Optionally, in any of the preceding embodiments, the calibration device is a support bar configured to removably attach to the system outside the pressure chamber. Optionally, in any of the preceding embodiments, the calibration device comprises a load sensor. Optionally, in any of the preceding embodiments, the calibration device supports a portion of the user's weight during calibration.

Other embodiments provide a differential air pressure system comprising a positive pressure chamber with a seal interface configured to receive a portion of a user's body and form a seal between the user's body and the chamber; a lift access device comprising a hoist device and a load sensor, wherein the load sensor outputs a load measurement when lifting a user; a load sensor attached a bottom portion of the pressure chamber, wherein the load sensor outputs a load measurement when a user is in the sealed chamber; and a processor configured to calibrate the system by receiving the load measurements from the load sensors, calculating the total user weight supported by the lift access device and chamber at pressure points, and generating a pressure weight relationship.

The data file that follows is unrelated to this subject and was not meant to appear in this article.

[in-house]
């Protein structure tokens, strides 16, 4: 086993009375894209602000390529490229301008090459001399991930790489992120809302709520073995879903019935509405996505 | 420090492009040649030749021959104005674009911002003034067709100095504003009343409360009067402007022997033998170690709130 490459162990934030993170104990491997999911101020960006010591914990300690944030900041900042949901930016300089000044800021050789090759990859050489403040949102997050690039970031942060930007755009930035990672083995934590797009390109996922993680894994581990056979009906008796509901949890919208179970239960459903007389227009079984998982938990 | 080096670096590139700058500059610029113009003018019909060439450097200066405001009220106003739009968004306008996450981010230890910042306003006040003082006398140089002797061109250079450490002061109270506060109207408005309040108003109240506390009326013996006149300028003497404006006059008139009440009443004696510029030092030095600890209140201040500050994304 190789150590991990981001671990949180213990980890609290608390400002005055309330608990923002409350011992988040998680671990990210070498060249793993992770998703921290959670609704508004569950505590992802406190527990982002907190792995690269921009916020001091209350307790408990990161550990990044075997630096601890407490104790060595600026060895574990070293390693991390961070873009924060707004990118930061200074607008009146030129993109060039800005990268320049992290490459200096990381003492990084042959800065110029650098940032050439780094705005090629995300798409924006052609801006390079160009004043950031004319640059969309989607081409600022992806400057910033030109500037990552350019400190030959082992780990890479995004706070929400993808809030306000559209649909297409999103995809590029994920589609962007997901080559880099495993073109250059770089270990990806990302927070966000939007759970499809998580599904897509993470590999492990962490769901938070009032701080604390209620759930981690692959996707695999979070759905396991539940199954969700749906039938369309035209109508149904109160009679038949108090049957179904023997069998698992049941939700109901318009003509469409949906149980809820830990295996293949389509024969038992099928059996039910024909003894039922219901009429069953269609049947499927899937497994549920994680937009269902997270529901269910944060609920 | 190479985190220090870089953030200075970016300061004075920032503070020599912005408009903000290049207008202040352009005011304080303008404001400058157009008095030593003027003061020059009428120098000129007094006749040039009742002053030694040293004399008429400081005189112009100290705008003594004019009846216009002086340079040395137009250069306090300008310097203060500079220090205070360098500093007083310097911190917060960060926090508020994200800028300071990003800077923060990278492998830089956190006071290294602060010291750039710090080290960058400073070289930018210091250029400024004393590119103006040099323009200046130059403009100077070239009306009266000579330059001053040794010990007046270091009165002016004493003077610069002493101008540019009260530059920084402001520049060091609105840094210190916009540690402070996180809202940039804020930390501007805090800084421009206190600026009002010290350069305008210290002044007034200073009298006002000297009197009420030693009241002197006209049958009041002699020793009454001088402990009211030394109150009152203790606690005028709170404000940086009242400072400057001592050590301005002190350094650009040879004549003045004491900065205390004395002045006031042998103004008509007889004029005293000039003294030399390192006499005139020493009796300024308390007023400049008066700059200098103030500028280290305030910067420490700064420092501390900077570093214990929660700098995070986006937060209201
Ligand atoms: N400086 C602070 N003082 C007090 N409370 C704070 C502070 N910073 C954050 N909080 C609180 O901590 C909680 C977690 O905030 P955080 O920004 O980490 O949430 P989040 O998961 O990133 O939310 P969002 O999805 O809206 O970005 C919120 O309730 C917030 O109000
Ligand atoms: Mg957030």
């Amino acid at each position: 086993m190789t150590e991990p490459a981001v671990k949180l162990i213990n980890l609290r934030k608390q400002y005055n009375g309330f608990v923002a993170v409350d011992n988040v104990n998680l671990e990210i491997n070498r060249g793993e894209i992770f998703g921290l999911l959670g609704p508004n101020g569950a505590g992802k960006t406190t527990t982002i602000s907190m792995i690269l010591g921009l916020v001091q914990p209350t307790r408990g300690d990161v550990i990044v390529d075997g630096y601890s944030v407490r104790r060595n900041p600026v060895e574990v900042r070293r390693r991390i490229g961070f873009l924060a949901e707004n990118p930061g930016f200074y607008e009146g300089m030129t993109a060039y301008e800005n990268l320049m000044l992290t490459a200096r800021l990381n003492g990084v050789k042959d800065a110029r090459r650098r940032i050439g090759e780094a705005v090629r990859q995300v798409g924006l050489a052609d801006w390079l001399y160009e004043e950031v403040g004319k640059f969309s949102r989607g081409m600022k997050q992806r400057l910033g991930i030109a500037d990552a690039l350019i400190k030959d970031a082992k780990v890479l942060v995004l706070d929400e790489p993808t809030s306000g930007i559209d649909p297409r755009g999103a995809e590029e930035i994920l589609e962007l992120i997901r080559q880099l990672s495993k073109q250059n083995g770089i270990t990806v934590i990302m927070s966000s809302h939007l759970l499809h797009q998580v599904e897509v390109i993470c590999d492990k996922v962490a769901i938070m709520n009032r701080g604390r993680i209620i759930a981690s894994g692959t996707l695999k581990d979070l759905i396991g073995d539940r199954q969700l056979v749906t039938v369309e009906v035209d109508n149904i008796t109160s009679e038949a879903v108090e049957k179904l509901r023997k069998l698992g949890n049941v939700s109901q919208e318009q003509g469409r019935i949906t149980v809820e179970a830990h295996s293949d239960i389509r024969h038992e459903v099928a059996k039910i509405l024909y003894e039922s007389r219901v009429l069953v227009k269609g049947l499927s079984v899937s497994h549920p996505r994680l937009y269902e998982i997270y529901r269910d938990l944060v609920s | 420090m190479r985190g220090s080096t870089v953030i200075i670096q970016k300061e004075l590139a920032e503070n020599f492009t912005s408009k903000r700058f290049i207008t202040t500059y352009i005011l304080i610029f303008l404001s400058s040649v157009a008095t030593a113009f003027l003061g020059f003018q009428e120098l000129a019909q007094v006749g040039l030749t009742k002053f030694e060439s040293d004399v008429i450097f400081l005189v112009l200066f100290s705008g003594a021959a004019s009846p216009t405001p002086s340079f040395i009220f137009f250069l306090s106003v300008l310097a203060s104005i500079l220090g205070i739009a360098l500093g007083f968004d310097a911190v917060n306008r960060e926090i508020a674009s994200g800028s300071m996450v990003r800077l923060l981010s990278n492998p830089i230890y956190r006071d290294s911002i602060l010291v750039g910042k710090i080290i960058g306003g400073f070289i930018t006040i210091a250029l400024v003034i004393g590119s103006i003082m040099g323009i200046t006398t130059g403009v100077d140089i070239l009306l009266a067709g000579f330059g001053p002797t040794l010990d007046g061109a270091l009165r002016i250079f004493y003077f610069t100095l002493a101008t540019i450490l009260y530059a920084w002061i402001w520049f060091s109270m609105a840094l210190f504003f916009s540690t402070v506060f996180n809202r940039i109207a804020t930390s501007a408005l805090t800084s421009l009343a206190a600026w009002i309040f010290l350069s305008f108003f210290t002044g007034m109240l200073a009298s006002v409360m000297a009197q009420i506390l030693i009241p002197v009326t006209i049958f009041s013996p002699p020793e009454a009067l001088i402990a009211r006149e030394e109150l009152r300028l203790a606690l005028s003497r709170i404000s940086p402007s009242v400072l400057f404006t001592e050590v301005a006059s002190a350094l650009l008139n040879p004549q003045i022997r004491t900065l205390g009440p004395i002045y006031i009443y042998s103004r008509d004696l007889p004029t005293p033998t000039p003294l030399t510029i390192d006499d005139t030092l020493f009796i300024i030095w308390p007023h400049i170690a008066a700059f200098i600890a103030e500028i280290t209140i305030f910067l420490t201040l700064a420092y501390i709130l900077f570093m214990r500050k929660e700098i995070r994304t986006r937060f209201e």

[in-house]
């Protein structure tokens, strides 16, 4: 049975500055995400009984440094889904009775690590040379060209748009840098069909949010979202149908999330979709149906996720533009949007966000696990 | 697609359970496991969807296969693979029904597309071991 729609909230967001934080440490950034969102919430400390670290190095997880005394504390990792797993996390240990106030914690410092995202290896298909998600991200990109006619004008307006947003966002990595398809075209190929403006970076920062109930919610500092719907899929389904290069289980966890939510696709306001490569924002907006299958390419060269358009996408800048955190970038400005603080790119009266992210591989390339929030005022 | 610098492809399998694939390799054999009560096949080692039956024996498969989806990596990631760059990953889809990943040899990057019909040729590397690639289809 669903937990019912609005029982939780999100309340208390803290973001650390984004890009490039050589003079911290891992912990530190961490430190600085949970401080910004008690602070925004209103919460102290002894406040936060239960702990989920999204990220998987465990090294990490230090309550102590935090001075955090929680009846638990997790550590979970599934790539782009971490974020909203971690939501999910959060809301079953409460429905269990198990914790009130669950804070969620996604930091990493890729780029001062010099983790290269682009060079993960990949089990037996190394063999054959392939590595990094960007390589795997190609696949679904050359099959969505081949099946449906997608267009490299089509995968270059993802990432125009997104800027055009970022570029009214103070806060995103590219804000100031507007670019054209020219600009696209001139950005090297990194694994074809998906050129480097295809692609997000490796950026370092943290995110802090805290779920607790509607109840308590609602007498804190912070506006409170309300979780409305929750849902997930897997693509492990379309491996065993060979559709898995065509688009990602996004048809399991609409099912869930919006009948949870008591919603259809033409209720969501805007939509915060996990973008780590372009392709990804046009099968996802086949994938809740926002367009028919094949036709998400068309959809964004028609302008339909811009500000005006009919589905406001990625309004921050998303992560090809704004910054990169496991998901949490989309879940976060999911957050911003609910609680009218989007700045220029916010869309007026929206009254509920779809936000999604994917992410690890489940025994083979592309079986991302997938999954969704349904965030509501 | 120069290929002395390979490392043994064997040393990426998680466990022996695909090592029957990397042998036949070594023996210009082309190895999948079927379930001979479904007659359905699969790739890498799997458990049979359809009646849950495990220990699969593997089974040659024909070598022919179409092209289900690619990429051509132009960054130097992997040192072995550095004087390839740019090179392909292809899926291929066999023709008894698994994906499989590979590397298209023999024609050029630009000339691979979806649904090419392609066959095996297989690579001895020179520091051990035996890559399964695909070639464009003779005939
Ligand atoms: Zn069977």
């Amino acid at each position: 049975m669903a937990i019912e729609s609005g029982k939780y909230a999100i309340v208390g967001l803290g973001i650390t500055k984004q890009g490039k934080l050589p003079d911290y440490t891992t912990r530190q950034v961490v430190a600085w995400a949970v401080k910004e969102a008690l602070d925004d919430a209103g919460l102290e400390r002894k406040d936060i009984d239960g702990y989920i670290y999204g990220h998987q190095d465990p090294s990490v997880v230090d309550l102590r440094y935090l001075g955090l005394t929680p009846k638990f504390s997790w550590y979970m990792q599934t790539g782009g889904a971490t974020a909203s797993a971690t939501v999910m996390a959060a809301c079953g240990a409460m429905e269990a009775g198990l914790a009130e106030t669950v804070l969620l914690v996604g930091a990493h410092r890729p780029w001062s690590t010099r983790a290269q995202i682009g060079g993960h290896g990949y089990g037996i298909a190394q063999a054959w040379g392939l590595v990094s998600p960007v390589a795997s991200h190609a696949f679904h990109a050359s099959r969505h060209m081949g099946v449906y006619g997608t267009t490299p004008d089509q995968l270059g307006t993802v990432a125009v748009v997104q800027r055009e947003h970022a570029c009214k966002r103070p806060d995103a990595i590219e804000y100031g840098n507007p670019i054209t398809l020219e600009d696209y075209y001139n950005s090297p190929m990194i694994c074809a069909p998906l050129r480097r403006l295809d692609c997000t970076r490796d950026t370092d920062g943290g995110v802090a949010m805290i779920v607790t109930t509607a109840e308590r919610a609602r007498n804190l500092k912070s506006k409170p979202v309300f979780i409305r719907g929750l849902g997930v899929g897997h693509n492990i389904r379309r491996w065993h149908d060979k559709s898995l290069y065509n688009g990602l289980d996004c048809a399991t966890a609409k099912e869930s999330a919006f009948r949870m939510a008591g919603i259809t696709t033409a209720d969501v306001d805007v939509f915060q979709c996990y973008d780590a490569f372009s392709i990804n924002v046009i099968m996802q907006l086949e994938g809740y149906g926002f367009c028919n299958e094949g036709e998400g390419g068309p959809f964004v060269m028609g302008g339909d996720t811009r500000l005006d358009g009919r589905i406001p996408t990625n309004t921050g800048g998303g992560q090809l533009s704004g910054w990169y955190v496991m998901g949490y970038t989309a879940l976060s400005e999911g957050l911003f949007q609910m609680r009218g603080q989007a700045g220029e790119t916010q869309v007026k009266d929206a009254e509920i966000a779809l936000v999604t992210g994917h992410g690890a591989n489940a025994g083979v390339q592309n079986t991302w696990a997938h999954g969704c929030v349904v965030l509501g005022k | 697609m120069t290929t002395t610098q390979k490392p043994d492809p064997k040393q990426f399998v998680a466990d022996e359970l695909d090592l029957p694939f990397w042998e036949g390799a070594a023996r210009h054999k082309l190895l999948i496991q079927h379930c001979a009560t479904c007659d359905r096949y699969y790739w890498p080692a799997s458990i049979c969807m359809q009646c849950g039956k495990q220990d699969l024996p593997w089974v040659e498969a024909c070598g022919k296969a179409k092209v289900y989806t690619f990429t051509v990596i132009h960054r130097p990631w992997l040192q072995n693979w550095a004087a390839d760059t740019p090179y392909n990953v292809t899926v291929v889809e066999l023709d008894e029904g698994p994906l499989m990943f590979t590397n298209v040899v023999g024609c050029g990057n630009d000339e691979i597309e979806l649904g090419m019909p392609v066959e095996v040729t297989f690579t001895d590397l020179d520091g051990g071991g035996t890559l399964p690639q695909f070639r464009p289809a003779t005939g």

Additionally, in any of the preceding embodiments, the system may include an interlocking mechanism configured to engage with the lift access device, wherein the processor is configured to engage the interlocking mechanism to stop movement of the lift access device. Optionally, the interlocking mechanism comprises at least one interlock checkpoint at which the interlocking mechanism can engage if the chamber is not configured to receive the user.

Other embodiments provide for a method of improving cardiovascular function in a paralyzed user comprising lifting the paralyzed user; lowering and sealing the user into a pressure chamber of a differential pressure system; supporting a portion of the user's body such that the user is substantially upright; sealing the pressure chamber; calibrating the differential pressure system to generate a pressure-weight relationship; and regulating the pressure in the chamber according to the relationship.

Other embodiments provide for a method of improving a stroke patient's motor skills comprising supporting a portion of the patient's weight with a calibration device; supporting another portion of the patient's weight inside a sealed pressure chamber; sealing the chamber around an area of the patient's body; calibrating the differential pressure system; and regulating the pressure in the chamber according to the relationship.

BRIEF DESCRIPTION OF THE DRAWINGS